Tory MPs rip out NHS protections from trade bill

Jon Stone
·3 min read
MPs voting on the amendment on Tuesday night (UK Parliament)
MPs voting on the amendment on Tuesday night (UK Parliament)

Conservative MPs have ripped out an amendment to the government's trade bill to prevent the NHS being sold off or undermined by the government's trade deals with other countries.

The House of Lords had last month inserted a clause banning any agreement that “undermines or restricts” the UK's ability to provide “a comprehensive publicly funded health service free at the point of delivery”.

The amendment also restricted “the sale of patient data” and the government's ability to control drug prices.

But in a vote on Tuesday night MPs rejected the amendment by 357 votes to 266, with no Tory MPs backing the motion. The governing party's MPs were the only ones to vote against the protections.

Trade Minister Greg Hands said there was no need to protect the health service with legislation because “the NHS is not and never will be for sale". He characterised such claims as "offensive and absurd".

But government ministers made similar promises not to undermine workers' rights before Brexit, only to move to water down EU rules on rest breaks, holiday pay, and overtime.

US officials and businesses have repeatedly said that the NHS must be "on the table" in trade talks, with US pharmaceutical companies and healthcare businesses eyeing the UK health market as a source of profit.

Shadow Trade Secretary Emily Thornberry said she could "see why any Member of the House would disagree with" the amendment, saying it "cuts to the chase of the debate over whether the NHS is on the table when it comes to trade negotiations"

She added: “To some people, that concept would mean private healthcare companies from overseas being able to compete against the NHS to provide taxpayer-funded healthcare, but in fact it is much more realistic and pernicious.

“What it means is those same companies winning a greater right to provide services to the NHS through open procurement contracts and thereby gaining access to the vast resource of NHS patient data, which, quite frankly, they have been actively pursuing for years."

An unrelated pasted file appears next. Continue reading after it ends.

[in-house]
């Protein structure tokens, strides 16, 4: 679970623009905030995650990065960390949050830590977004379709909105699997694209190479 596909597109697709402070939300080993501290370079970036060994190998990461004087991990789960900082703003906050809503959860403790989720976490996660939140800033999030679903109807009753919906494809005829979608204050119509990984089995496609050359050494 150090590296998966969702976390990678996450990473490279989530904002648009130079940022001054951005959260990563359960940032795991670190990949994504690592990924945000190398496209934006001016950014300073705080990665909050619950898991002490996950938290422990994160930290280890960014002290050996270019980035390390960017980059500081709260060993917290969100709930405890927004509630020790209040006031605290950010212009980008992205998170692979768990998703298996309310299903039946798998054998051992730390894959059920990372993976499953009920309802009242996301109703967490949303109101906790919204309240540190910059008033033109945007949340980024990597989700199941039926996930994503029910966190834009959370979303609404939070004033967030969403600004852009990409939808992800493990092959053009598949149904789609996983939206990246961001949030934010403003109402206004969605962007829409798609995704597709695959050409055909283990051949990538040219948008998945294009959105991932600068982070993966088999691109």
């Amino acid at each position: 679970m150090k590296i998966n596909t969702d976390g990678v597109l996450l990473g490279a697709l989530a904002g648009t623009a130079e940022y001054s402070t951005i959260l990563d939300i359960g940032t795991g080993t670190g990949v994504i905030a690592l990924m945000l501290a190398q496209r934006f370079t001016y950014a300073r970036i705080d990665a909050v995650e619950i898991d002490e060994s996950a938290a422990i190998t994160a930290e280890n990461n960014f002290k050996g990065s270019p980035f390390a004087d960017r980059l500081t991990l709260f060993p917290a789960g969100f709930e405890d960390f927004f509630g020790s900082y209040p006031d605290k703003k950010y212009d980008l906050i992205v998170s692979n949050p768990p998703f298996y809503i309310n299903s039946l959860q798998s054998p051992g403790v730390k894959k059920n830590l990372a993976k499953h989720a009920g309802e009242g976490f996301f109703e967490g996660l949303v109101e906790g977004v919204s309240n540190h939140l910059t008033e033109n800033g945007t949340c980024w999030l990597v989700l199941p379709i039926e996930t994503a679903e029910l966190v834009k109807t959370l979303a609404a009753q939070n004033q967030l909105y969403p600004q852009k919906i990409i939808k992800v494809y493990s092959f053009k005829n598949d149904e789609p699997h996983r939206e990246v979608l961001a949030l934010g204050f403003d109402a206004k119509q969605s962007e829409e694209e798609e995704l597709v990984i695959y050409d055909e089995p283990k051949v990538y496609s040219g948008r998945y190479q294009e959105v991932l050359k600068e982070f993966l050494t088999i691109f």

But Boris Johnson in October promised that "our national health service will never be on the table". Outgoing president Donald Trump said the health service would definitely be up for negotiation, but later said the opposite following an outcry.

The prime minister’s cabinet includes many enthusiastic “free market” conservatives such as Liz Truss and Dominic Raab, who hold positions of influence on trade.

Johnbosco Nwogbo from the anti-privatisation campaign group We Own It warned: “We’re now at risk of higher drug prices, private companies having increased access to our NHS and those same companies being able to sue the government if it tries to limit their ability to profit from our healthcare.”

Trade Minister Greg Hands said: “We do not see the need for this amendment, as protecting the NHS is already a top priority in negotiations.”

“We have all witnessed the heroic efforts of the NHS through the Covid-19 pandemic, and we are immensely grateful for all that it has accomplished.

“The idea that we would now seek to sell off the NHS to foreign corporations is, frankly, offensive and absurd.

“The NHS is not on the table. The NHS is not and never will be for sale.”

He said the claim was "not just words" and pointed to rolled-over EU trade deals, which he said had not restricted the NHS.

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